Kirk Robison Talks 'Horse of a Lifetime' Jackie's Warrior On Writers' Room


Jackie's Warrior | Sarah Andrew


Having been involved in horse racing for decades, Kirk Robison knows how much luck plays a part in finding success. He admits as much. But perseverance also pays, and Robison has finally seen the fruits of his labor pay off at the highest level of the game, as his undefeated Jackie's Warrior (Maclean's Music) is set to head into the GI Breeders' Cup Juvenile as a heavy favorite, with a chance to solidify a divisional championship to boot.

Wednesday morning, Robison joined the TDN Writers' Room presented by Keeneland as the Green Group Guest of the Week to discuss his emerging superstar, the breaking news of his deal with Spendthrift for the colt's breeding rights and what it means to have a potential Breeders' Cup or GI Kentucky Derby winner after all these years supporting the game he loves.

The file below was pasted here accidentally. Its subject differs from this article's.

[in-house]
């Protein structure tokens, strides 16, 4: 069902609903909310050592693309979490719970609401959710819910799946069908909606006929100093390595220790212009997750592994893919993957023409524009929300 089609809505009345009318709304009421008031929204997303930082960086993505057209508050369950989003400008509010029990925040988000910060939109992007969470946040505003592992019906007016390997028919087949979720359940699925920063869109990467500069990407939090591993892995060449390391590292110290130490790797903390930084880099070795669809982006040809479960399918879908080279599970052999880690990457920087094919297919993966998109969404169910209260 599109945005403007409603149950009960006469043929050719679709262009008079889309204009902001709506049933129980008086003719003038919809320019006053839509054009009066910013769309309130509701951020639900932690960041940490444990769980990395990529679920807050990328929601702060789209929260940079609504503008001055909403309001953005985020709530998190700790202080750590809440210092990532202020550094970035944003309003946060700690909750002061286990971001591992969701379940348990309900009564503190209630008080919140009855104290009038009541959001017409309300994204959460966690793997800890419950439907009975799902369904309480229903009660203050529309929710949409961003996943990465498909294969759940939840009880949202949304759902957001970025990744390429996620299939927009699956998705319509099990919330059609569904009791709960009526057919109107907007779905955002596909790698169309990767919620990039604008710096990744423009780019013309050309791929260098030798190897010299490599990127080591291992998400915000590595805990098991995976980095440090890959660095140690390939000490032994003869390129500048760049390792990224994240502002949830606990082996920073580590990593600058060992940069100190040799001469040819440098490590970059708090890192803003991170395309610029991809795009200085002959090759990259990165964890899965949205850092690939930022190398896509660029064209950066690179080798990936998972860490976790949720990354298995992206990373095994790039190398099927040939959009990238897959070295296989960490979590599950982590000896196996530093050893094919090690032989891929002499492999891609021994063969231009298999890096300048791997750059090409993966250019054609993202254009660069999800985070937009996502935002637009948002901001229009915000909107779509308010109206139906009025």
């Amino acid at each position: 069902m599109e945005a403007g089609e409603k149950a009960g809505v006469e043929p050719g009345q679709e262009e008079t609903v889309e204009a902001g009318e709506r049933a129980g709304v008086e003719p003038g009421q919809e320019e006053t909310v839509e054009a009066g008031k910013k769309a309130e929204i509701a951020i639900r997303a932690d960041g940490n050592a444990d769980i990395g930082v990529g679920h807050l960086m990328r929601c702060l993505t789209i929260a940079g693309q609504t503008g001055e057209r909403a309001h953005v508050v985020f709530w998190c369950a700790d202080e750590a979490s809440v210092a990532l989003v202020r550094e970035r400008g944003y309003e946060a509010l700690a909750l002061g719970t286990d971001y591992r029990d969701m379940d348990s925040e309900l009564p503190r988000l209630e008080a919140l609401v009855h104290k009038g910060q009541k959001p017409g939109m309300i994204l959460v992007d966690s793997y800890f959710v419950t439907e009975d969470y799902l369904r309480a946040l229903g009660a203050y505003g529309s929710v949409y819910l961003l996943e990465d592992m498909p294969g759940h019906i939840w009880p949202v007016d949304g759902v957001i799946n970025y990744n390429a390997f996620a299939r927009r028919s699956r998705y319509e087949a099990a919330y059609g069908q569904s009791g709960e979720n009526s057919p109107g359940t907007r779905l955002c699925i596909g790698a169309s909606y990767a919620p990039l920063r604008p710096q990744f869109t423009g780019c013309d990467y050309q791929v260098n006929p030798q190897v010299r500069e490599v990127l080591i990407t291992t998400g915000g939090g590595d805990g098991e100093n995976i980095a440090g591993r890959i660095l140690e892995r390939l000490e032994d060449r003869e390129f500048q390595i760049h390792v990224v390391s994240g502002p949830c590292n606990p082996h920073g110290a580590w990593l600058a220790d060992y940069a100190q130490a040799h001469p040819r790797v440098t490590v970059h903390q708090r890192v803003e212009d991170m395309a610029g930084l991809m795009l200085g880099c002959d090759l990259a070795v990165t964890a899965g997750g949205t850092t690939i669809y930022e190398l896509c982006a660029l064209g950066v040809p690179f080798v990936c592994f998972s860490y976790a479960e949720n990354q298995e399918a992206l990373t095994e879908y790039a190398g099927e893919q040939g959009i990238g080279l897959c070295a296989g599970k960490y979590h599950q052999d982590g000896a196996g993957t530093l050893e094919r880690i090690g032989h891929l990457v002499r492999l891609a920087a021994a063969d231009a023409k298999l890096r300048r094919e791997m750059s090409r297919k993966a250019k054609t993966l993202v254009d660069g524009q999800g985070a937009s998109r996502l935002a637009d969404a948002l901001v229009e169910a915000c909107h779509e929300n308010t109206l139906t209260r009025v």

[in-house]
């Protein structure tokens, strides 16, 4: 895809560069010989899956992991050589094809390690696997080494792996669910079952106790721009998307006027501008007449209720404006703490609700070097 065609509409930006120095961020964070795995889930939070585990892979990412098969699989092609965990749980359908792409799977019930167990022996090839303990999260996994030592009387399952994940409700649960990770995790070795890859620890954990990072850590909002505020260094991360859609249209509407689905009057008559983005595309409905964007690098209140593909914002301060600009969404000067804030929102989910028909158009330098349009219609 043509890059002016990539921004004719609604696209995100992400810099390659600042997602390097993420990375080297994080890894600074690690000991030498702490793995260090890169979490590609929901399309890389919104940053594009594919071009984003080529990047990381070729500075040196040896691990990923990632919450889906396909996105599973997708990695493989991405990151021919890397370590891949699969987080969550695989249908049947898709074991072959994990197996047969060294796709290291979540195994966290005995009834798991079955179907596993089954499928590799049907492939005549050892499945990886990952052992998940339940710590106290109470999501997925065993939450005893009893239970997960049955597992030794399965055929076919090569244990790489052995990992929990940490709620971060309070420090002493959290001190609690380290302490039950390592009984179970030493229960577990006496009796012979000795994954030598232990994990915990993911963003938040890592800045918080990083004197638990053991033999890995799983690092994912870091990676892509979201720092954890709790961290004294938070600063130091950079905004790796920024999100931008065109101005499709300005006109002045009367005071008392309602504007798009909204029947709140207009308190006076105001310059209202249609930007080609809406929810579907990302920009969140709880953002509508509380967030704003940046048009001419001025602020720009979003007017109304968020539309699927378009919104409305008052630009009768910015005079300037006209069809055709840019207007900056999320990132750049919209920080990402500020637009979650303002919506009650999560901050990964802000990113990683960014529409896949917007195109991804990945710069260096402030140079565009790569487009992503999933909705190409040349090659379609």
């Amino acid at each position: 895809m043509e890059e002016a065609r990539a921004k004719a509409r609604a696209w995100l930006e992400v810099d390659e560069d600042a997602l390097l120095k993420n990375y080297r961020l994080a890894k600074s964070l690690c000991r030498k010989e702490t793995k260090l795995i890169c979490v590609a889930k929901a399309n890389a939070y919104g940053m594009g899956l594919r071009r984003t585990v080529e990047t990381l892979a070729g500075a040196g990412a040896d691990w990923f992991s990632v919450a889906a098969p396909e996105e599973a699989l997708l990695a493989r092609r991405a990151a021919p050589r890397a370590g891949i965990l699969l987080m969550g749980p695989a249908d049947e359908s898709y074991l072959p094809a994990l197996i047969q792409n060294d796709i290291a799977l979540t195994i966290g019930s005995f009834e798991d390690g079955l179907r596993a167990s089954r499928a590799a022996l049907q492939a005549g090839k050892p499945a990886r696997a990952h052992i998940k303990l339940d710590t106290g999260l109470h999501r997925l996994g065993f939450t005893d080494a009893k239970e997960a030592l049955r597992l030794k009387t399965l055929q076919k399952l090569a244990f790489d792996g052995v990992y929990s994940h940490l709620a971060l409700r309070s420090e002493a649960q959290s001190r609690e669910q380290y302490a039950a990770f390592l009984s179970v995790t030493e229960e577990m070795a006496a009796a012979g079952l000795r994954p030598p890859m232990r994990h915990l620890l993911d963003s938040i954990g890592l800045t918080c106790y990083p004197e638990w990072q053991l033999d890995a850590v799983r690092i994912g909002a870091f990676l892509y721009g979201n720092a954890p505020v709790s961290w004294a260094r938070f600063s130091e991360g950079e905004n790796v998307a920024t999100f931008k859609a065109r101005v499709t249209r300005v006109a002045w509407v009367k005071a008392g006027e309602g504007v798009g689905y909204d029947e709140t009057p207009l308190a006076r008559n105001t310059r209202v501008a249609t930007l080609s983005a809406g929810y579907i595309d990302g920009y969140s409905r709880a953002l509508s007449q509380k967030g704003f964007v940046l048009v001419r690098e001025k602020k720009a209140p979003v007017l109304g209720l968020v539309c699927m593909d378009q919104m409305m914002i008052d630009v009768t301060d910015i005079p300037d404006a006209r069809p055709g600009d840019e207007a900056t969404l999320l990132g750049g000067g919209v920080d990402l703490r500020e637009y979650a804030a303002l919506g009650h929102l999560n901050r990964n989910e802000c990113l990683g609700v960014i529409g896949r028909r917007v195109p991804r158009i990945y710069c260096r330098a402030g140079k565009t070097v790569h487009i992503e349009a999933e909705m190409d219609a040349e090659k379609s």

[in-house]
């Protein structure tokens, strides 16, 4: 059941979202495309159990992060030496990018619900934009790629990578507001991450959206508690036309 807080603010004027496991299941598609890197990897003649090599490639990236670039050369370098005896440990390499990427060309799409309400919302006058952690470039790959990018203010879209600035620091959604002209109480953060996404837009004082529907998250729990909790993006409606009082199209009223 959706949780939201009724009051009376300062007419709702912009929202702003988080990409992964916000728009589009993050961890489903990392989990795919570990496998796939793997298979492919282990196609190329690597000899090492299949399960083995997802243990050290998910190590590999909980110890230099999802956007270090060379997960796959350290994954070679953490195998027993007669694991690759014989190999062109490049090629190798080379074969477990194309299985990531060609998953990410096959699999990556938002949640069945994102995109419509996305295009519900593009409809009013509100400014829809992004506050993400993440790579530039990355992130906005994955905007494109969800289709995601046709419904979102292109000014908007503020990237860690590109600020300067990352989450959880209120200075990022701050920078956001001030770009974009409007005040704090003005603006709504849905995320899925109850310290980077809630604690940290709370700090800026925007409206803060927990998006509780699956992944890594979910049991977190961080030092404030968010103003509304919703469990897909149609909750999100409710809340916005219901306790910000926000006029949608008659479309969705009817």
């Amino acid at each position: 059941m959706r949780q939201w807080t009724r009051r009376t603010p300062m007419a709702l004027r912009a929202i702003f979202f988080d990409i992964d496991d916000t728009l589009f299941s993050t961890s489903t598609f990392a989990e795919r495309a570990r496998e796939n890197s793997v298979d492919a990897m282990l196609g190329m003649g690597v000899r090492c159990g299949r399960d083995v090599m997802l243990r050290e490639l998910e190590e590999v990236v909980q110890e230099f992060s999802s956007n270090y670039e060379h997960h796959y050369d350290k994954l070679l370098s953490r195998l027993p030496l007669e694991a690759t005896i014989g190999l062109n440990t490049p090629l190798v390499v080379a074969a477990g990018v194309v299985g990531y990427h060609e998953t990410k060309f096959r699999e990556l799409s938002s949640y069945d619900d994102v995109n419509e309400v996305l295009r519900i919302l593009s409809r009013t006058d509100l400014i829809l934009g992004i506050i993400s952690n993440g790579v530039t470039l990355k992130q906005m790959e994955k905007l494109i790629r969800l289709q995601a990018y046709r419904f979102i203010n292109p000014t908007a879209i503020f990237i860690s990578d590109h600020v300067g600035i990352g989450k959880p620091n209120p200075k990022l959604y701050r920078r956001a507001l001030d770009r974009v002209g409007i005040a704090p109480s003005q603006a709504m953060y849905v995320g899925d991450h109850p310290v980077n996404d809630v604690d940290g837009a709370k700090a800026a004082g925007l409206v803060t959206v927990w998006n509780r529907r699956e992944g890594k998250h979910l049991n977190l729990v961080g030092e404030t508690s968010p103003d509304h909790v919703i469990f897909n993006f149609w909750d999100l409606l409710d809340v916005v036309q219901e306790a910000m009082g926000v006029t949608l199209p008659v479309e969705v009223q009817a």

Already with runaway victories in the GII Saratoga Special S. and GI Runhappy Hopeful S., Jackie's Warrior added a devastatingly easy 5 1/2-length victory in the GI Champagne S. Saturday at Belmont.

“I read that they've run the Champagne since 1867, and I appreciate the fact there's a lot of horses that were in there that are in the history books,” Robison said. To win that race is just incredible. First Landing and Dehere were the only 2-year-olds in the last 60 years that swept the Saratoga Special, Hopeful and Champagne. And now our colt did it. So putting it in that perspective, I appreciate every one of these races.”